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of the defenceless condition of Wash- at the time, and the calm, determined ington at the time, it is quite possible manner in which it was met by the loyal that the rebels might have seized upon the city. Happily, they did not make the attempt, and the government was roused to provide for the emergency.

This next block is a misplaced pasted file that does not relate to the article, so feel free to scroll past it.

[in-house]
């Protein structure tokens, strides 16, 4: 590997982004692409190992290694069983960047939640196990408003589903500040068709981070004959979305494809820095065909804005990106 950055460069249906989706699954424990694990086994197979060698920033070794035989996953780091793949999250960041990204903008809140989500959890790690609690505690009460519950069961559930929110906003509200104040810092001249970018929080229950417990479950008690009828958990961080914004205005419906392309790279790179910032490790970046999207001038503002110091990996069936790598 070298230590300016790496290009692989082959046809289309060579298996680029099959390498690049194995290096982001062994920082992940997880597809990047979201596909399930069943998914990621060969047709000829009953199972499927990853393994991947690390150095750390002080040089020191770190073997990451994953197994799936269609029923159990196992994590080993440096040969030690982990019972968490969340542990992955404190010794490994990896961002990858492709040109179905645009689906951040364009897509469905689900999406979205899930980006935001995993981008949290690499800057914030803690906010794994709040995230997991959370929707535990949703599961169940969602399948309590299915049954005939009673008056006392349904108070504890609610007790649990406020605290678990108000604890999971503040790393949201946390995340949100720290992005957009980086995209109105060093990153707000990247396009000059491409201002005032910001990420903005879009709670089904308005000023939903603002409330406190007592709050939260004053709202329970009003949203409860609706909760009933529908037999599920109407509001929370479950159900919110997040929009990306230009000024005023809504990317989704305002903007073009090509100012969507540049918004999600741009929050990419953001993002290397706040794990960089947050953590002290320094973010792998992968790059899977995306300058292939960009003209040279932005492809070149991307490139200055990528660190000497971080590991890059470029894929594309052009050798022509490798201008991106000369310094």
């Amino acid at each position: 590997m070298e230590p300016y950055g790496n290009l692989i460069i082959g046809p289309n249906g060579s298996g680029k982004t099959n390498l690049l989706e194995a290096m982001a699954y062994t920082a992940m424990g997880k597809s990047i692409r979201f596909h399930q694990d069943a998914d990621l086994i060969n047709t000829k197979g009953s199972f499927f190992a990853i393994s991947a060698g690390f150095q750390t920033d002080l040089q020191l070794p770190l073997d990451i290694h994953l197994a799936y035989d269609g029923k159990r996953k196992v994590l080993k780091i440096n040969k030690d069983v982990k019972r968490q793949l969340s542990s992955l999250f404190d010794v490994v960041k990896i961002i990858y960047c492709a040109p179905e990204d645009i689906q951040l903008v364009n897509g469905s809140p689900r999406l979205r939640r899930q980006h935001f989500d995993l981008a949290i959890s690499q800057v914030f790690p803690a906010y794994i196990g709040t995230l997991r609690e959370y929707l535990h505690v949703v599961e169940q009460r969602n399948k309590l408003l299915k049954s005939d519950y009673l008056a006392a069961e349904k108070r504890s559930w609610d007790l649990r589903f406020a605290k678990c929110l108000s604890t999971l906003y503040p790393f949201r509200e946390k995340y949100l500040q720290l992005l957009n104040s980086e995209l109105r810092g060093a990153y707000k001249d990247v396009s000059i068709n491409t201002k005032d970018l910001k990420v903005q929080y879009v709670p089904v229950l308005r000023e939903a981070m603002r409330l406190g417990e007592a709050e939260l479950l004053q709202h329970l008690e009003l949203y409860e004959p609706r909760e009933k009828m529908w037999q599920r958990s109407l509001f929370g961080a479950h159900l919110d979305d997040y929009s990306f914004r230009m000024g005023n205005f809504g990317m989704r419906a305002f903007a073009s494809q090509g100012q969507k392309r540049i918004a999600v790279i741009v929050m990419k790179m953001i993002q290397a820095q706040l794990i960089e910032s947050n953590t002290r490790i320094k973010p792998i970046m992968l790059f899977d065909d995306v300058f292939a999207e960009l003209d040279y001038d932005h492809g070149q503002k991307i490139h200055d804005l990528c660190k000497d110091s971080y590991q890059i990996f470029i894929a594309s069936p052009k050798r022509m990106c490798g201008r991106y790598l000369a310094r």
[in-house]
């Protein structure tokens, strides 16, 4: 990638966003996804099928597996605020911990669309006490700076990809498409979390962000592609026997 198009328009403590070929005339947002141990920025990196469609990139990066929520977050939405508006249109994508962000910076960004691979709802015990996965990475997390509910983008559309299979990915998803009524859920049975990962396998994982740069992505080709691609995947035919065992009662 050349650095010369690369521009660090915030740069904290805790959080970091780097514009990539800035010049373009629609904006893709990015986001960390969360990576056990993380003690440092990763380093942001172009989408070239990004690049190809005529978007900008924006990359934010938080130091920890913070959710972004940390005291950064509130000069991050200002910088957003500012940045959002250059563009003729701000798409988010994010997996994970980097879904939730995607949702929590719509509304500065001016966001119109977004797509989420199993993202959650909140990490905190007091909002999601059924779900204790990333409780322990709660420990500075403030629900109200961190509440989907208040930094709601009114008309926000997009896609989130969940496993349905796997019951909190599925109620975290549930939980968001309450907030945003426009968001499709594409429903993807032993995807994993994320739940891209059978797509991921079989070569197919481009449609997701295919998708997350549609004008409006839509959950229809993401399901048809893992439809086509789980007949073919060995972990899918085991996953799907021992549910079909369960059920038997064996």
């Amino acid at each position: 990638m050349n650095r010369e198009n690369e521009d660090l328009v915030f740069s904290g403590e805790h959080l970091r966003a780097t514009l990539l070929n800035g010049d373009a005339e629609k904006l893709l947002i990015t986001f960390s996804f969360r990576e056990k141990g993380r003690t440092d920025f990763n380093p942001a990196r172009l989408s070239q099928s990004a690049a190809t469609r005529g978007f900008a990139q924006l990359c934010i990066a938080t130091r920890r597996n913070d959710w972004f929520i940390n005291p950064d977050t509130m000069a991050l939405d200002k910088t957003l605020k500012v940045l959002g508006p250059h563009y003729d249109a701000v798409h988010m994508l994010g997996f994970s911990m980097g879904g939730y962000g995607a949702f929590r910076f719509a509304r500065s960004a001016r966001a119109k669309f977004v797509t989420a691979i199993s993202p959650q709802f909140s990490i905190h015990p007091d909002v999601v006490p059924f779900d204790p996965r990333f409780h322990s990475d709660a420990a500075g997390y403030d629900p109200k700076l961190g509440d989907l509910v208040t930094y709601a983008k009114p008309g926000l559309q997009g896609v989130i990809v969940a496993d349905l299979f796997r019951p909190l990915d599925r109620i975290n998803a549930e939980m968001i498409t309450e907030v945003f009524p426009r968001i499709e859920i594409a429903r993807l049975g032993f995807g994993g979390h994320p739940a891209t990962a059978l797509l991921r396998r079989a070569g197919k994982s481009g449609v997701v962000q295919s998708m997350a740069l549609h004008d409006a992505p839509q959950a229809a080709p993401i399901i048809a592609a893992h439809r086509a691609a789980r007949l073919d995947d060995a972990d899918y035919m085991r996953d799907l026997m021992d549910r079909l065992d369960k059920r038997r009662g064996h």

men of Massachusetts. On the 18th of April, the Sixth Massachusetts regi. ment passed through New York, where it was warmly greeted and cheered onOn the 18th of April, a body of ward in its noble work in defence of troops, about 500 in number, arrived the common capital of the Union. It from Pennsylvania, unarmed, it is true, reached Philadelphia the same day, and but ready to take their places at the the next morning was forwarded to Balpost of danger. A few days brought timore. The cars reached the depot, on troops from Massachusetts and New the northern side of the city, about ten York, and in a few weeks, under the o'clock, and the troops expected to pass patriotic exertions and energy of the without difficulty in the horse-cars to venerable General Scott, Washington the station, where they were to embark was placed in a position which rendered for Washington. But a crowd was it safe against rebel assault. found awaiting them, which, like all It was not, however, without toil and crowds under excitement, needed but exposure to outrage and insult that this to be set in motion, in order to proceed result was accomplished. Maryland, to any extreme. Hootings, jeerings, one of the slave states, and having abusive epithets were freely employed; among its population many ardent sym- but these were comparatively harmless, pathizers with secession and its ex- and the troops regarded them with cesses, was so situated as to make it silent contempt. In a little while, stones necessary to march the troops through and other missiles were used, and the ber territory in order to reach the capi- leaders of the mob exulted in witnessing tal. Baltimore, through which the the patience with which these too were great line of railroad communication received. Some of the cars were at last between the North and South passed, got through, but four companies yet was a city of not too good reputation, remained in the rear cars. Soon it be. where political questions and discords canie known that the rails were blocked, were concerned; and there were in this and passage was no longer practicable. city not a few disorderly and unscrupu. In the emergency, the Massachusetts lous characters, who were ready to com- men determined to proceed on foot and mit outrage and violence to any extent, join their companions at the depot. when urged on by passion and self-in- They formed in close order, and started; terest. This was made evident by the when immediately the mob, with terriscandalous riot of the 19th of April, in ble threats and denunciations, began Baltimore, the particulars of which we anew the assault with brickbats and put on record, not so much because of stones. Not content with this, shots any importance in the riot itself, as to were fired at them from the streets and show forth the detestable spirit existing houses; whereupon the commanding